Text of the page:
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This passage is adapted from Brian Greene, “How the Higgs Boson Was Found.” ©2013 by Smithsonian Institution. The Higgs boson is an elementary particle associated with the Higgs field. Experiments conducted in 2012–2013 tentatively confirmed the existence of the Higgs boson and thus of the Higgs field.

Nearly a half-century ago, Peter Higgs and a
handful of other physicists were trying to understand
the origin of a basic physical feature: mass. You can
think of mass as an object’s heft or, a little more
5 precisely, as the resistance it offers to having its
motion changed. Push on a freight train (or a
feather) to increase its speed, and the resistance you
feel reflects its mass. At a microscopic level, the
freight train’s mass comes from its constituent
10 molecules and atoms, which are themselves built
from fundamental particles, electrons and quarks.
But where do the masses of these and other
fundamental particles come from?
When physicists in the 1960s modeled the
15 behavior of these particles using equations rooted in
quantum physics, they encountered a puzzle. If they
imagined that the particles were all massless, then
each term in the equations clicked into a perfectly
symmetric pattern, like the tips of a perfect
20 snowflake. And this symmetry was not just
mathematically elegant. It explained patterns evident
in the experimental data. But—and here’s the
puzzle—physicists knew that the particles did have
mass, and when they modified the equations to
25account for this fact, the mathematical harmony was
spoiled. The equations became complex and
unwieldy and, worse still, inconsistent.
What to do? Here’s the idea put forward by Higgs.
Don’t shove the particles’ masses down the throat of
30 the beautiful equations. Instead, keep the equations
pristine and symmetric, but consider them operating
within a peculiar environment. Imagine that all of
space is uniformly filled with an invisible
substance—now called the Higgs field—that exerts a
35 drag force on particles when they accelerate through
it. Push on a fundamental particle in an effort to
increase its speed and, according to Higgs, you would
feel this drag force as a resistance. Justifiably, you
would interpret the resistance as the particle’s mass.
40 For a mental toehold, think of a ping-pong ball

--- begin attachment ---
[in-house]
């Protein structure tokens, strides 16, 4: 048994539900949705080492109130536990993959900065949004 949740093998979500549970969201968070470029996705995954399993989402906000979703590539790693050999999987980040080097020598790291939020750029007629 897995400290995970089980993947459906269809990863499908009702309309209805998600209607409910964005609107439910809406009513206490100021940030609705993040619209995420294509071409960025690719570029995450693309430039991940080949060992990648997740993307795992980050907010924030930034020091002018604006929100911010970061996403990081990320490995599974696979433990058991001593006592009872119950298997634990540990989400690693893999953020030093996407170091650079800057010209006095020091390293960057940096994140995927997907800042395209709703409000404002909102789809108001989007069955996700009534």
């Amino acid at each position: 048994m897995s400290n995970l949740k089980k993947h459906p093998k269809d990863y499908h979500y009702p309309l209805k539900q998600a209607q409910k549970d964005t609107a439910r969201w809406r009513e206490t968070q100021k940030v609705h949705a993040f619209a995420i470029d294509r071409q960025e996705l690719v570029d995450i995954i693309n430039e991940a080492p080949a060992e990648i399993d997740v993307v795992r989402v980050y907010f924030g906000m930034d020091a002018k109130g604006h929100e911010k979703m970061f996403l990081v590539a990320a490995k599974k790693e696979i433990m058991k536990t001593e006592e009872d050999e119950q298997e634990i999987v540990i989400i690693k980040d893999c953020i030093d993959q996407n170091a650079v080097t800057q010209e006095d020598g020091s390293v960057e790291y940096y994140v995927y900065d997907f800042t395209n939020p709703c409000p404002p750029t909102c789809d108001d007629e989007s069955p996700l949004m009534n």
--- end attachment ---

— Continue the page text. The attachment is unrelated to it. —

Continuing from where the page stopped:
submerged in water. When you push on the
ping-pong ball, it will feel much more massive than it
does outside of water. Its interaction with the watery
environment has the effect of endowing it with mass.
45 So with particles submerged in the Higgs field.
In 1964, Higgs submitted a paper to a prominent
physics journal in which he formulated this idea
mathematically. The paper was rejected. Not because
it contained a technical error, but because the
50 premise of an invisible something permeating space,
interacting with particles to provide their mass, well,
it all just seemed like heaps of overwrought
speculation. The editors of the journal deemed it “of
no obvious relevance to physics.”
55 But Higgs persevered (and his revised paper
appeared later that year in another journal), and
physicists who took the time to study the proposal
gradually realized that his idea was a stroke of genius,
one that allowed them to have their cake and eat it
60 too. In Higgs’s scheme, the fundamental equations
can retain their pristine form because the dirty work
of providing the particles’ masses is relegated to the
environment.
While I wasn’t around to witness the initial
65 rejection of Higgs’s proposal in 1964 (well, I was
around, but only barely), I can attest that by the
mid-1980s, the assessment had changed. The physics
community had, for the most part, fully bought into
the idea that there was a Higgs field permeating
70 space. In fact, in a graduate course I took that
covered what’s known as the Standard Model of
Particle Physics (the quantum equations physicists
have assembled to describe the particles of matter
and the dominant forces by which they influence
75 each other), the professor presented the Higgs field
with such certainty that for a long while I had no idea
it had yet to be established experimentally.
On occasion, that happens in physics. Mathematical
equations can sometimes tell such a convincing tale,
80 they can seemingly radiate reality so strongly, that
they become entrenched in the vernacular of
working physicists, even before there’s data to
confirm them.

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